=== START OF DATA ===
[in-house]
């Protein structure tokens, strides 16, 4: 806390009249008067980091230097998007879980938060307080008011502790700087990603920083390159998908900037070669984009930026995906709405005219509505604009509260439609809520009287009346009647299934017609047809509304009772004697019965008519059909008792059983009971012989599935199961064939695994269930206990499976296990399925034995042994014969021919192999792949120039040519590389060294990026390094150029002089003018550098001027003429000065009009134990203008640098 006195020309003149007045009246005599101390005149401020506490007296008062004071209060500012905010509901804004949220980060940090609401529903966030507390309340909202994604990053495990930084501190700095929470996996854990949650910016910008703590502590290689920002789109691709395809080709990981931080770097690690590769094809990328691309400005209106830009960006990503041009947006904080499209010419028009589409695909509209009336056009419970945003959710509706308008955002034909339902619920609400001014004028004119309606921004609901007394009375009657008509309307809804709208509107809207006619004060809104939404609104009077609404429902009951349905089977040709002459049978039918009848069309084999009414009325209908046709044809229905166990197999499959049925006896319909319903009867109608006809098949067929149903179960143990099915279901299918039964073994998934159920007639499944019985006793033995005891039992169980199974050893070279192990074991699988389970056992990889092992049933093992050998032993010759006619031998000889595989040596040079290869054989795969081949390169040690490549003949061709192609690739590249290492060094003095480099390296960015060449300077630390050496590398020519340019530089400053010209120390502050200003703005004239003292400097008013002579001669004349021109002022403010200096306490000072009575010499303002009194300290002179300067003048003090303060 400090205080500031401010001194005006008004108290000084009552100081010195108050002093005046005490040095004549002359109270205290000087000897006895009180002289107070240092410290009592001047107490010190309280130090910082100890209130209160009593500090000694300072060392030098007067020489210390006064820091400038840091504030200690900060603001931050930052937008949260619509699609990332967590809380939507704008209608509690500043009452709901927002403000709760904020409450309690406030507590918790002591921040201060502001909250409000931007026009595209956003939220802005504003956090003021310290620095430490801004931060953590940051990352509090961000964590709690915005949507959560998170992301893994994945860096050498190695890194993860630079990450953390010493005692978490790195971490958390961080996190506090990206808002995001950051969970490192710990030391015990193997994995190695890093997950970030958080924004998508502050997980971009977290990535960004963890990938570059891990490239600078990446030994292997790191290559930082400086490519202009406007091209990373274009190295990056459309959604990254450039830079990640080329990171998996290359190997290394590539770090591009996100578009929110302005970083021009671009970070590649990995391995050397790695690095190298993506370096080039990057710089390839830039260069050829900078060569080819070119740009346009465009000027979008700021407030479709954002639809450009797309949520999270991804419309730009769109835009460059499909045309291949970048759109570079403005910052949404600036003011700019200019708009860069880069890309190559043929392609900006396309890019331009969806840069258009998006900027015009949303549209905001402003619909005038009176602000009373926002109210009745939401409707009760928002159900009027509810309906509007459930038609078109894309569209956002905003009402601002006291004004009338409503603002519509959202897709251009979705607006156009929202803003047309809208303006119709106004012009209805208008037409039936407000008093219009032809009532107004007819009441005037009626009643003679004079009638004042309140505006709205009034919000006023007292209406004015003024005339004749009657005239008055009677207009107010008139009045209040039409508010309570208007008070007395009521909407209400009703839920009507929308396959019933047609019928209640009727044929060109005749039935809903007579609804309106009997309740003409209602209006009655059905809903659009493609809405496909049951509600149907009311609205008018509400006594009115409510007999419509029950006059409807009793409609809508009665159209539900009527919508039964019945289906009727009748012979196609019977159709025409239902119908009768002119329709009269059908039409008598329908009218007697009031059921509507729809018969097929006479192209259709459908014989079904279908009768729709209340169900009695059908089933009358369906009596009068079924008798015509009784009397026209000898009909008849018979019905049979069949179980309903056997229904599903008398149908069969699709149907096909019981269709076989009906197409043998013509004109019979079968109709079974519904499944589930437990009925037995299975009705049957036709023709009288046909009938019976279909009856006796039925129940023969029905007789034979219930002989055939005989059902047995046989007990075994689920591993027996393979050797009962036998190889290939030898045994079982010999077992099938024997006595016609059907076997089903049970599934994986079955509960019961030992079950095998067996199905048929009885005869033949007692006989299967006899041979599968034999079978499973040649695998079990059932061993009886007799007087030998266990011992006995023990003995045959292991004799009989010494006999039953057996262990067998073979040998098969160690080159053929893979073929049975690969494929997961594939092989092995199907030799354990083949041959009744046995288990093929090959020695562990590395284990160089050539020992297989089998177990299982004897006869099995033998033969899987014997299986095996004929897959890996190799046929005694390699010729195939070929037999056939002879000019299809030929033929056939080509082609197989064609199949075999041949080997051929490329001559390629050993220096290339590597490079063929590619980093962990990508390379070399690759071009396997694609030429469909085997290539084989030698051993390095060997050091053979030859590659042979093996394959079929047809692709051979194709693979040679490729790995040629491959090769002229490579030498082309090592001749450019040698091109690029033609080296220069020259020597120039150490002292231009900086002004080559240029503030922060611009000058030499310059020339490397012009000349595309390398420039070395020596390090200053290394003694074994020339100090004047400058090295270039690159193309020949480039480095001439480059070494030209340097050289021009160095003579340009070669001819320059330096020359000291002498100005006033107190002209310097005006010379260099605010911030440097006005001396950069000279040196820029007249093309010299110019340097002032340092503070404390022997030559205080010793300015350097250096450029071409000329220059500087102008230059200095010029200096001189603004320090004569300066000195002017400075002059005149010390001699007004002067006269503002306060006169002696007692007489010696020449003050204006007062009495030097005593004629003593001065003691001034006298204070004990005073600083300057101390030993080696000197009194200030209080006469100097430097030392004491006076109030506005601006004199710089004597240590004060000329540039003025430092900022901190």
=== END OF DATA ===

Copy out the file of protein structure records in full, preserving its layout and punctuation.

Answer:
[in-house]
């Protein structure tokens, strides 16, 4: 806390009249008067980091230097998007879980938060307080008011502790700087990603920083390159998908900037070669984009930026995906709405005219509505604009509260439609809520009287009346009647299934017609047809509304009772004697019965008519059909008792059983009971012989599935199961064939695994269930206990499976296990399925034995042994014969021919192999792949120039040519590389060294990026390094150029002089003018550098001027003429000065009009134990203008640098 006195020309003149007045009246005599101390005149401020506490007296008062004071209060500012905010509901804004949220980060940090609401529903966030507390309340909202994604990053495990930084501190700095929470996996854990949650910016910008703590502590290689920002789109691709395809080709990981931080770097690690590769094809990328691309400005209106830009960006990503041009947006904080499209010419028009589409695909509209009336056009419970945003959710509706308008955002034909339902619920609400001014004028004119309606921004609901007394009375009657008509309307809804709208509107809207006619004060809104939404609104009077609404429902009951349905089977040709002459049978039918009848069309084999009414009325209908046709044809229905166990197999499959049925006896319909319903009867109608006809098949067929149903179960143990099915279901299918039964073994998934159920007639499944019985006793033995005891039992169980199974050893070279192990074991699988389970056992990889092992049933093992050998032993010759006619031998000889595989040596040079290869054989795969081949390169040690490549003949061709192609690739590249290492060094003095480099390296960015060449300077630390050496590398020519340019530089400053010209120390502050200003703005004239003292400097008013002579001669004349021109002022403010200096306490000072009575010499303002009194300290002179300067003048003090303060 400090205080500031401010001194005006008004108290000084009552100081010195108050002093005046005490040095004549002359109270205290000087000897006895009180002289107070240092410290009592001047107490010190309280130090910082100890209130209160009593500090000694300072060392030098007067020489210390006064820091400038840091504030200690900060603001931050930052937008949260619509699609990332967590809380939507704008209608509690500043009452709901927002403000709760904020409450309690406030507590918790002591921040201060502001909250409000931007026009595209956003939220802005504003956090003021310290620095430490801004931060953590940051990352509090961000964590709690915005949507959560998170992301893994994945860096050498190695890194993860630079990450953390010493005692978490790195971490958390961080996190506090990206808002995001950051969970490192710990030391015990193997994995190695890093997950970030958080924004998508502050997980971009977290990535960004963890990938570059891990490239600078990446030994292997790191290559930082400086490519202009406007091209990373274009190295990056459309959604990254450039830079990640080329990171998996290359190997290394590539770090591009996100578009929110302005970083021009671009970070590649990995391995050397790695690095190298993506370096080039990057710089390839830039260069050829900078060569080819070119740009346009465009000027979008700021407030479709954002639809450009797309949520999270991804419309730009769109835009460059499909045309291949970048759109570079403005910052949404600036003011700019200019708009860069880069890309190559043929392609900006396309890019331009969806840069258009998006900027015009949303549209905001402003619909005038009176602000009373926002109210009745939401409707009760928002159900009027509810309906509007459930038609078109894309569209956002905003009402601002006291004004009338409503603002519509959202897709251009979705607006156009929202803003047309809208303006119709106004012009209805208008037409039936407000008093219009032809009532107004007819009441005037009626009643003679004079009638004042309140505006709205009034919000006023007292209406004015003024005339004749009657005239008055009677207009107010008139009045209040039409508010309570208007008070007395009521909407209400009703839920009507929308396959019933047609019928209640009727044929060109005749039935809903007579609804309106009997309740003409209602209006009655059905809903659009493609809405496909049951509600149907009311609205008018509400006594009115409510007999419509029950006059409807009793409609809508009665159209539900009527919508039964019945289906009727009748012979196609019977159709025409239902119908009768002119329709009269059908039409008598329908009218007697009031059921509507729809018969097929006479192209259709459908014989079904279908009768729709209340169900009695059908089933009358369906009596009068079924008798015509009784009397026209000898009909008849018979019905049979069949179980309903056997229904599903008398149908069969699709149907096909019981269709076989009906197409043998013509004109019979079968109709079974519904499944589930437990009925037995299975009705049957036709023709009288046909009938019976279909009856006796039925129940023969029905007789034979219930002989055939005989059902047995046989007990075994689920591993027996393979050797009962036998190889290939030898045994079982010999077992099938024997006595016609059907076997089903049970599934994986079955509960019961030992079950095998067996199905048929009885005869033949007692006989299967006899041979599968034999079978499973040649695998079990059932061993009886007799007087030998266990011992006995023990003995045959292991004799009989010494006999039953057996262990067998073979040998098969160690080159053929893979073929049975690969494929997961594939092989092995199907030799354990083949041959009744046995288990093929090959020695562990590395284990160089050539020992297989089998177990299982004897006869099995033998033969899987014997299986095996004929897959890996190799046929005694390699010729195939070929037999056939002879000019299809030929033929056939080509082609197989064609199949075999041949080997051929490329001559390629050993220096290339590597490079063929590619980093962990990508390379070399690759071009396997694609030429469909085997290539084989030698051993390095060997050091053979030859590659042979093996394959079929047809692709051979194709693979040679490729790995040629491959090769002229490579030498082309090592001749450019040698091109690029033609080296220069020259020597120039150490002292231009900086002004080559240029503030922060611009000058030499310059020339490397012009000349595309390398420039070395020596390090200053290394003694074994020339100090004047400058090295270039690159193309020949480039480095001439480059070494030209340097050289021009160095003579340009070669001819320059330096020359000291002498100005006033107190002209310097005006010379260099605010911030440097006005001396950069000279040196820029007249093309010299110019340097002032340092503070404390022997030559205080010793300015350097250096450029071409000329220059500087102008230059200095010029200096001189603004320090004569300066000195002017400075002059005149010390001699007004002067006269503002306060006169002696007692007489010696020449003050204006007062009495030097005593004629003593001065003691001034006298204070004990005073600083300057101390030993080696000197009194200030209080006469100097430097030392004491006076109030506005601006004199710089004597240590004060000329540039003025430092900022901190």